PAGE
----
Within the last few weeks, several articles and commentaries have highlighted the slow pace in filling numerous vacancies in our Federal Courts.  A recent article in Slate titled "The Bench in Purgatory" as well as a piece in the Wall Street Journal Law Blog titled "Blame Game:  On Obama’s Judicial and U.S. Attorney Nominees" have addressed the crisis presented by having too few Judges on a Federal level.

Here, at home in Alabama, Madison County faces a similar crisis. We simply have far too few Judges for a metropolitan area with our growing population. In her 2009 State of The Judiciary Address, Alabama Chief Justice Sue Bell Cobb noted this significant problem in outlining her requests to the Alabama Legislature:

Madison County currently has the highest caseload per judge in the state. With the upcoming base re-alignment and closure the county is expected to continue to grow. Forty-two active judges and 26 retired judges have been assigned to take cases to help alleviate the state’s largest caseload in our fourth largest county. Madison has not had an additional judgeship added in over twenty-five years.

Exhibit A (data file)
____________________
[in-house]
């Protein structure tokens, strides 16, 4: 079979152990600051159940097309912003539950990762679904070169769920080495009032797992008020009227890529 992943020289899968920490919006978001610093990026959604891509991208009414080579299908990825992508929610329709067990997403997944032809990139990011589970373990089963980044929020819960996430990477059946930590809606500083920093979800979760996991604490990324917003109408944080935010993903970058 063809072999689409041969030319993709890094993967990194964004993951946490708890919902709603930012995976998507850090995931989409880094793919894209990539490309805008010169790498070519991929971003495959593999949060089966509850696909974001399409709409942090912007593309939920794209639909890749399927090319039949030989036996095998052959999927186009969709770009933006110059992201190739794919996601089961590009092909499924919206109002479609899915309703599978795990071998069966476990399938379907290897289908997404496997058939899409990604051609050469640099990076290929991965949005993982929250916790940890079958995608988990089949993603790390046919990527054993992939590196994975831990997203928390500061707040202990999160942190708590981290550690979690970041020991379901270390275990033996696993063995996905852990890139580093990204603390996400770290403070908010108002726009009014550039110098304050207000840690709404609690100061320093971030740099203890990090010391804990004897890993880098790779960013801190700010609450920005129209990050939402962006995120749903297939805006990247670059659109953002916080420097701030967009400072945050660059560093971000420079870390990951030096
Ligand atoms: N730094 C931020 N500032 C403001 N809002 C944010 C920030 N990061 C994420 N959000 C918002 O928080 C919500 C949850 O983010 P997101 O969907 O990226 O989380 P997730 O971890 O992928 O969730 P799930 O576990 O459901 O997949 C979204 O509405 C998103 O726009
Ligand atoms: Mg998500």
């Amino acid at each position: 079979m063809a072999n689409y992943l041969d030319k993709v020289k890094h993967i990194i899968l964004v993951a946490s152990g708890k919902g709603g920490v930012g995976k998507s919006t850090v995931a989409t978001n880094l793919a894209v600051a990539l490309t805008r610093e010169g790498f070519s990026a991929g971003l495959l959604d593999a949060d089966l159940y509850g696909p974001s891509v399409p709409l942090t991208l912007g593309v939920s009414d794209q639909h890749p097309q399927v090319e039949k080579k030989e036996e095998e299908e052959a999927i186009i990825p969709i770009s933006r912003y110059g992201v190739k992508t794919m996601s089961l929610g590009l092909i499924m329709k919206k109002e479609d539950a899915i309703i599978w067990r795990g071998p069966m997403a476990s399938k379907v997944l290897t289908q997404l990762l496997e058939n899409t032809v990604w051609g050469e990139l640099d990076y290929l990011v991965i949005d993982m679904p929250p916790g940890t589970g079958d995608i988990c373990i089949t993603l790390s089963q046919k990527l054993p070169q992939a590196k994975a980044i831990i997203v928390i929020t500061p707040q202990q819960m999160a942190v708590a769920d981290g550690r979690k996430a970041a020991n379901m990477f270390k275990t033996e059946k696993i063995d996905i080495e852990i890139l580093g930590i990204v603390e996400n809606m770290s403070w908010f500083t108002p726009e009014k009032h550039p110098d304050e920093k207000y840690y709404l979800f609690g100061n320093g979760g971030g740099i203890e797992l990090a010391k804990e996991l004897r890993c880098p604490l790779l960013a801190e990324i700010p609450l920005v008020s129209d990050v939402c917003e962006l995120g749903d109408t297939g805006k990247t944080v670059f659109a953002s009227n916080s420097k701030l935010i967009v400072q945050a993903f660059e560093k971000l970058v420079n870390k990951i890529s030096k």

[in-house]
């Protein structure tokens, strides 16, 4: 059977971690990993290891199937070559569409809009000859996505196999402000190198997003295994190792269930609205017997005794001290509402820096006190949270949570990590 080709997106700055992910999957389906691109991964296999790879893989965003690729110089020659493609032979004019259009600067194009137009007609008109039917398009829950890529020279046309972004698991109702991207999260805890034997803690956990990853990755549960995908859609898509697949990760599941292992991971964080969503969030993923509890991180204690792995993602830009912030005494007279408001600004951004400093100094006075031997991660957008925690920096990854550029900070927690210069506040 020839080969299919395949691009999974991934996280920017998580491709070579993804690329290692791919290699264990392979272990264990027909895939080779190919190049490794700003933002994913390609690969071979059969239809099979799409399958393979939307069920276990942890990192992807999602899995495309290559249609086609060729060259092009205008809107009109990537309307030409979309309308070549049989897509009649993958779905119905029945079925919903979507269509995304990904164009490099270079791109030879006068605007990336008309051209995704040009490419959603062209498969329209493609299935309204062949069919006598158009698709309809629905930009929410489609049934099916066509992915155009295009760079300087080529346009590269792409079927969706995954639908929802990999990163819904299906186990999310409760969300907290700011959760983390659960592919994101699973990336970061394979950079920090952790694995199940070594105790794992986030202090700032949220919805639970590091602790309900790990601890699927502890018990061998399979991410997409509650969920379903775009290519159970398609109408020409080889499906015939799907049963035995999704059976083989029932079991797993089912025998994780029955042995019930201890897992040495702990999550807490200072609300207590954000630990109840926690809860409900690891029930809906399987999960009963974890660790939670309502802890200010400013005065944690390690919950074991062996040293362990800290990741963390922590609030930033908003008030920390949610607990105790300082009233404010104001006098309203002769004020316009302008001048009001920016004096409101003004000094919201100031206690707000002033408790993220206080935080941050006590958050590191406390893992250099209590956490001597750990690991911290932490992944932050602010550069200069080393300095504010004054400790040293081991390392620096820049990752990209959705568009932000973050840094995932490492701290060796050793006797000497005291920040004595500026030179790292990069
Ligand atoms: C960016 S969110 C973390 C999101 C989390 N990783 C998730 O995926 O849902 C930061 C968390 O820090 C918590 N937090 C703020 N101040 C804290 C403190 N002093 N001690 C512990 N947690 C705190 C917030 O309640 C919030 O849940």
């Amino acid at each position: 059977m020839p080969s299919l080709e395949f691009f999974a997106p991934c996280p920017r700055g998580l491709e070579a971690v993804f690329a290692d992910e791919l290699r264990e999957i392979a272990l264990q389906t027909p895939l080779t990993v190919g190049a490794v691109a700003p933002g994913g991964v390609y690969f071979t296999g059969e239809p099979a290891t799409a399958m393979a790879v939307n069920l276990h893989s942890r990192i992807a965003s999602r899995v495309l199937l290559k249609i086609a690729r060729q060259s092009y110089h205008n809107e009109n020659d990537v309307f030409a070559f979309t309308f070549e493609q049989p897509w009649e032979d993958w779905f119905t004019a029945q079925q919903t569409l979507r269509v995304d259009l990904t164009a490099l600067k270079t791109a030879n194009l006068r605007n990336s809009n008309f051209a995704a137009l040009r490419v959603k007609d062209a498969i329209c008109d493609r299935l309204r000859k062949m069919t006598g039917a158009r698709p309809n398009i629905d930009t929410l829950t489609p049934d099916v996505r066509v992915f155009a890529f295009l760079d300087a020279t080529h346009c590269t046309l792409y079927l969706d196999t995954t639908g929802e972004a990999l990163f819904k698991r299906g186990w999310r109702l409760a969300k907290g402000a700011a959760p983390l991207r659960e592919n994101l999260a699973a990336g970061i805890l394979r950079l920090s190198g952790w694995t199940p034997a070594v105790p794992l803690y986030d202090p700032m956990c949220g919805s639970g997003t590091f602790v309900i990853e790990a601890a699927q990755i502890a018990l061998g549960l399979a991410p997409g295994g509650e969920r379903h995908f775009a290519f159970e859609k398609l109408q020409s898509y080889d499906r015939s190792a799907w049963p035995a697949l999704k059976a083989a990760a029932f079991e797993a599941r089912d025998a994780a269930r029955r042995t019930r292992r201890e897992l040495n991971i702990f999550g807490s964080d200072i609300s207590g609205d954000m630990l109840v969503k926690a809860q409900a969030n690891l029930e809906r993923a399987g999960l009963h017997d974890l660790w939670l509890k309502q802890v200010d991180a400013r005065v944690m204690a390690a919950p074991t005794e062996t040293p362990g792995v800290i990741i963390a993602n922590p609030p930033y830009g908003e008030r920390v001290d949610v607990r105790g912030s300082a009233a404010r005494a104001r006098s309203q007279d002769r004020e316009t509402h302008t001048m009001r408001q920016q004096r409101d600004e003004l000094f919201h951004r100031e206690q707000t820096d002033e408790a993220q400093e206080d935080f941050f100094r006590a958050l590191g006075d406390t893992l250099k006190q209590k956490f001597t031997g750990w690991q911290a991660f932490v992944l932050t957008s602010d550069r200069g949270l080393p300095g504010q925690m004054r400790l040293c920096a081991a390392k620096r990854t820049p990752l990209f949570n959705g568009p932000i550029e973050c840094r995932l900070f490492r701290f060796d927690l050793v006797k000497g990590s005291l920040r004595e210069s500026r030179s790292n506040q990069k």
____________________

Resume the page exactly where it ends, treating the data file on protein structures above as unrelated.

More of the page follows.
Our Chief Justice should be applauded for working tirelessly to keep our local courts running.  Also, many excellent Judges from other counties in Alabama have volunteered their time to help by handling cases filed in Madison County. Earlier this year, I tried a week-long jury trial in front of a Birmingham Judge who sat aside her own busy docket in Jefferson County to spend the week in Huntsville.

It is difficult to explain to your client that he will most likely not receive a trial date any time in the near future because Alabama has not provided Madison County with a sufficient number of Judges. Those Judges from other counties who have volunteered to help at the request of Alabama’s Chief Justice must balance their own busy dockets with the extra needs of Madison County. 

This crisis should be a legislative priority. It is time for the Alabama legislature to act and provide the support needed to administer justice in one of the most populous and fastest growing counties in Alabama.